Friday, Aug. 19, 2011 | 2 a.m.
- UNLV coach Bobby Hauck to receive 2-year contract extension (8-18-2011)
- Brought along patiently, Cameron Jefferson ready to anchor UNLV’s offensive line (8-18-2011)
- Incoming punter Chase Lansford’s boot already making noise (8-17-2011)
- Tim Cornett hopes improved body, mentality helps UNLV rack up wins (8-16-2011)
- UNLV coach Bobby Hauck establishes Twitter policy with players (8-16-2011)
- 3 key questions UNLV faces as it opens camp in Ely (8-15-2011)
- Back on offense, Taylor Spencer emerging as a serious contender for playing time (8-12-2011)
- Caleb Herring looks to secure starting QB job he’s long desired (8-10-2011)
- Tuesday Practice Briefs: Timetable for Phillip Payne’s return unknown (8-9-2011)
- UNLV sophomore RB Tim Cornett named to Paul Hornung Award watch list (8-8-2011)
ELY — Time is of the essence, and UNLV sophomore running back Bradley Randle doesn't need anyone to remind him of that.
"I know this year I've got to answer a lot of questions," he said. "I'm ready and willing to answer the questions I need to answer, because as a freshman, I had a lot of hype coming in. I think it's about time for me to turn it on and show people what I can do."
If he doesn't do so now, it's not a given that another opportunity to be a featured back for the Rebels will present itself.
There's little question that sophomore Tim Cornett, who was the Rebels' leading rusher a year ago, will occupy the top spot on the depth chart once the season begins on Sept. 1 at Wisconsin.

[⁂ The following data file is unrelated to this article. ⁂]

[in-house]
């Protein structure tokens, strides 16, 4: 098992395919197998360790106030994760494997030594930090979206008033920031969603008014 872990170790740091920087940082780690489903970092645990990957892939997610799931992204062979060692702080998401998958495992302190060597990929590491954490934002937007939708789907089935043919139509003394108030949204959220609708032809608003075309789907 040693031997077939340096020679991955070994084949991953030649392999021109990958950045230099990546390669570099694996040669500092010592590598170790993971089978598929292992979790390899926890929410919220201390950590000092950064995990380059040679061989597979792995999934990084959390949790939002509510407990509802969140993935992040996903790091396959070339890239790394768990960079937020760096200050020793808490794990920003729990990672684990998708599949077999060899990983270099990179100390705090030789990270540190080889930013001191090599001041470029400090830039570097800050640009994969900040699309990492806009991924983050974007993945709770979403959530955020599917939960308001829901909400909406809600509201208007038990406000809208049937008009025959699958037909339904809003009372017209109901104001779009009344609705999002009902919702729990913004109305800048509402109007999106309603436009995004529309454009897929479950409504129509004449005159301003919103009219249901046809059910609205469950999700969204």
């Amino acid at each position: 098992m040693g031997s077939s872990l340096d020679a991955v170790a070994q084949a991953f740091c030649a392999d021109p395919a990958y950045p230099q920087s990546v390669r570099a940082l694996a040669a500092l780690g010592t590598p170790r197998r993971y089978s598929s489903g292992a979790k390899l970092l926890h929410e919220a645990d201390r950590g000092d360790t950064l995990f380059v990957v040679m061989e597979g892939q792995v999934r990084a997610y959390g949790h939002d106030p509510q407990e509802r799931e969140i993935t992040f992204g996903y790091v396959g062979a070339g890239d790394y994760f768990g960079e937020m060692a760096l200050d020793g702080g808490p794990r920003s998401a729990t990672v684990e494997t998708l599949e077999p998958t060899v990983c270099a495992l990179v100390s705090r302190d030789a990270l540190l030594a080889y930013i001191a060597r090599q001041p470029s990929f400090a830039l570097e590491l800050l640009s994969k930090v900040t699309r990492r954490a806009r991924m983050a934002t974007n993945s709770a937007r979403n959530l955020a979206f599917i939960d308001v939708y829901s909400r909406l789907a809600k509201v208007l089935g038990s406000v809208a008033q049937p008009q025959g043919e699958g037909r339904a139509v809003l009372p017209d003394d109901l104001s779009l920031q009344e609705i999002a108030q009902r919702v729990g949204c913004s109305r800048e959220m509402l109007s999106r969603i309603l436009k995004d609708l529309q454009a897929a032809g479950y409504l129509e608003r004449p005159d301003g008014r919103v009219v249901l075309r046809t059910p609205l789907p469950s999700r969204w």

Who would fill the No. 2 role was unclear coming into the fall, but Randle has been nothing short of impressive so far. It now appears that he could be close to locking down the gig.
His top competition coming in was another highly touted recruit in Dionza Bradford. Bradford has been banged up as of late, and Randle has pounced on the opportunity to take more carries in team drills. He's busted some impressive runs on almost a daily basis, with his biggest highlight coming on Wednesday when he trucked over safety Dre Crawford at the goal line in a red zone drill.
"What I would say is, by design, I hope all of our players feel that to a degree," head coach Bobby Hauck said of the pressure to either perform or be passed up. "That's how he ought to feel because, frankly, that's how it is. That being said, he's done a really nice job. He's had a good camp so far and it's been fun to watch him."
Randle came to UNLV as the prized piece in Mike Sanford's 2009 recruiting class. Ranked as the No. 50 running back in his class by Rivals.com, he came to Las Vegas after rushing for 1,593 yards and 22 touchdowns as a senior at Vista Murrieta (Calif.) High.
After redshirting in 2009, he was part of UNLV's running back by committee a year ago, rushing for 109 yards on 25 carries while also standing out on special teams.
At just 5-foot-7, his body struggled some to hold up last season, leading Randle to change up his training regimen this summer. He focused on trimming down his upper body, while building more strength and driving ability an his legs. He played at roughly 205 pounds a year ago but is currently at 195.
Randle also changed up his stance in the backfield, which in his eyes is just as important a transformation.
"I'm standing lower," he said. "It's a good thing, because I can press in a hole, pop out and burst."
So far, the ability to hide himself better behind his offensive line has resulted in a string of strong showings this fall. Randle is hoping it translates this fall when UNLV again tries to establish a run-heavy offensive attack.
"(Defensive coordinator Kraig Paulson) told me the other day, 'Man, we've got to figure out a way to stop you. You've got damn near 2,000 yards,'" Randle joked. "I know that it kind of looks like I took a break from football the past couple of years.
"I'm just ready to answer (the questions) this year)."